Etrog’s studio is a living archive of the artist’s evolution. Each of his seven periods is represented, all revealing something essential about their creator. And here also are seemingly insignificant artifacts, strangely shaped pieces of styrofoam, plastic milk crates, sardine can lids, each an example of something that caught the artist’s eye and intrigued him enough to collect for further consideration.
This childlike fascination with found objects has led Etrog to many of his signature motifs. Found objects, Etrog explains, “provoke thoughts. I see in them potential transformation…not what they are, but what they can become.” An eyescrew picked up on a road inspired the Screws and Bolts sculptures of the early 1970s, Etrog’s most overtly erotic works. These are at once the most mechanical and sensual sculptures of his career, while the bold and good-humoured use of strikingly rich automotive paint reflects not only Etrog’s wit, but also his need to explore the spectrum of colour. When a viewer comments on the direct sexuality of Northeast or Sadko (Bow Valley Square, Calgary) , he replies with a mischievous smile and paraphrases Freud: “A pencil is sometimes just a pencil.”
The image that dominates the studio is the 1969 charcoal drawing Targets, Etrog’s homage to Picasso’s Guernica. The frieze-like drawing (365.76 x 152.4 cm) articulates pain and suffering with extraordinary candour. Etrog has replaced Picasso’s human figures with linked bulls. Locked together in a torturous chain, the bulls represent the defenceless innocence of victims and the universality of suffering. Just as animals led to the slaughter are vulnerable and powerless, so are the victims of war. With over 100 studies on the same subject, Etrog captures the turmoil and absurdity of war, while simultaneously investing his empathy with the innocent and his conviction in the possibility of hope. Etrog exhibits his tremendous ability as a draughtsman as he balances human frailty against the strength of his faith in humanity. The haunting, large-scale work resonates with visceral force and ineffable tension.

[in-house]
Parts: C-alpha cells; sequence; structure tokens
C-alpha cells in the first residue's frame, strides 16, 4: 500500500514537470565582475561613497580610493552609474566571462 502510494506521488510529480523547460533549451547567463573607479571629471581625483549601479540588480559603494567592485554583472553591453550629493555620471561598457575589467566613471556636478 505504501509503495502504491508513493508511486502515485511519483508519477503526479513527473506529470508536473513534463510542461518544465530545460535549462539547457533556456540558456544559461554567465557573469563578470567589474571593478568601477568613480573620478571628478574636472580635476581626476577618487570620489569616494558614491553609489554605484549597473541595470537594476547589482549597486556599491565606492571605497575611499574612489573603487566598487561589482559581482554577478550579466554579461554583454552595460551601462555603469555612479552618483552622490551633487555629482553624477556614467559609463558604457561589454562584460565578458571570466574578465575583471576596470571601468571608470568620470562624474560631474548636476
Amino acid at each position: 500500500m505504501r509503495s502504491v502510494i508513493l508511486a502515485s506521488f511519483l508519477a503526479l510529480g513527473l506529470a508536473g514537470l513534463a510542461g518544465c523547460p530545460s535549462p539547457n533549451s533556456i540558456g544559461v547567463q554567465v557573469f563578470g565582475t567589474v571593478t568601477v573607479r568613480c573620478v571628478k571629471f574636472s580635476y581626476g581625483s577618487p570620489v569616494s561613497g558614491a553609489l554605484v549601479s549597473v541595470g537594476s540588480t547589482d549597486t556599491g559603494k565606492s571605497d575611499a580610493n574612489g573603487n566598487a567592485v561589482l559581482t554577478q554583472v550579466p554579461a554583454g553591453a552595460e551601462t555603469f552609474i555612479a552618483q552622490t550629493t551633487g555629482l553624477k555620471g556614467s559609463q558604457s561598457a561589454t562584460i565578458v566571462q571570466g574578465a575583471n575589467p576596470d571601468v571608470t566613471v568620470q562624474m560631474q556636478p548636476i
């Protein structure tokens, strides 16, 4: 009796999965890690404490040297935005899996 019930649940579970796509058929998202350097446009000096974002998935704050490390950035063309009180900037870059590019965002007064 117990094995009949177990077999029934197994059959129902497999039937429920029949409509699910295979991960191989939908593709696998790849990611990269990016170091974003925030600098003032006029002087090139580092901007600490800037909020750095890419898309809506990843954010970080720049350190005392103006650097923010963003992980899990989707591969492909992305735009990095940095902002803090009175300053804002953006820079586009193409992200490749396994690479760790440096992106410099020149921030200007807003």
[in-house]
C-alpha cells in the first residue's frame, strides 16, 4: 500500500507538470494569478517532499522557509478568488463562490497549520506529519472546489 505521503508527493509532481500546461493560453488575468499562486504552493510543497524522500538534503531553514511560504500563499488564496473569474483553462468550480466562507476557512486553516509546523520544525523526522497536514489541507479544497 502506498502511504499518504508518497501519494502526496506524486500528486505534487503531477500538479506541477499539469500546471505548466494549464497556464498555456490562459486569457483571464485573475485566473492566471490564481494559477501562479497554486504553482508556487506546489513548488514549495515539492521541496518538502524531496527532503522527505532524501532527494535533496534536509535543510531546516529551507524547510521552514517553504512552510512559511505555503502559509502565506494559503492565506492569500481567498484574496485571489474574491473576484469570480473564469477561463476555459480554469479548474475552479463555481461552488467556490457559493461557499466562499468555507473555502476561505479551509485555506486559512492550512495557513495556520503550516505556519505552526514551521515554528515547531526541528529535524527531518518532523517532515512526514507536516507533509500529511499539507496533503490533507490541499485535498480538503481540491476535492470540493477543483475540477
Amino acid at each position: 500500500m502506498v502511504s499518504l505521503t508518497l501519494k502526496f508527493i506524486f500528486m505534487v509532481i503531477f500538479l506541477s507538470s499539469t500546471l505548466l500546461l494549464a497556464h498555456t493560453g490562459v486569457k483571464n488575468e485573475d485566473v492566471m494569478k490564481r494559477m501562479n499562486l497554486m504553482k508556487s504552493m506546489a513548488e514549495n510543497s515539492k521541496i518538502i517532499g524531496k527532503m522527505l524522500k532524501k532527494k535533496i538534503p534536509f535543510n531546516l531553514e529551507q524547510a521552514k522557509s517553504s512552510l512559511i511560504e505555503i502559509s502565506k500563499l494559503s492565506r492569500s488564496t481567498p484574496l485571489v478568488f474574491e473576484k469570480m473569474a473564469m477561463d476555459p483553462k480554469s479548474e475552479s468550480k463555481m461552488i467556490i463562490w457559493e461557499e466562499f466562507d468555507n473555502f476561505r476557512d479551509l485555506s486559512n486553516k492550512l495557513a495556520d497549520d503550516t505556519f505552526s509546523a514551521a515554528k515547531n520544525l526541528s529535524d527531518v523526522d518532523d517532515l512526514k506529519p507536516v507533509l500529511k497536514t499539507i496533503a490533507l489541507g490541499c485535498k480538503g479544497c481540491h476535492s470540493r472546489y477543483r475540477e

Locked together in a torturous chain, the bulls represent the defenceless innocence of victims and the universality of suffering.
Discussing the recurrent motif of the bull throughout his oeuvre, Etrog credits the influence of Picasso, but explains that as a child in Israel, where he settled in 1950, his sole exposure to visual arts was through the iconography of Catholic churches and Jewish synagogues. As Jewish law forbade figurative images, animals, invested with human dignity, served as the subjects of frescoes decorating hallowed walls. Etrog’s bulls allow him to convey many layers of meaning, illustrating dialectics between brutality and humanity, responsibility and innocence, evil and good.
Fluent in five languages, Etrog is familiar with the 20th century sense of dislocation and cognizant of its importance to his art. Speaking to the notion of exile, whether forced, as in his flight from Romania to Israel, or chosen, as in his decision to relocate first to New York, then to Toronto and to Italy in between, Etrog explains that exiles are forced to “compensate for being an outsider. Without the comfort of one’s customs, one must have the strength to adapt to the environment and develop a new relationship not just with others, but also with oneself.”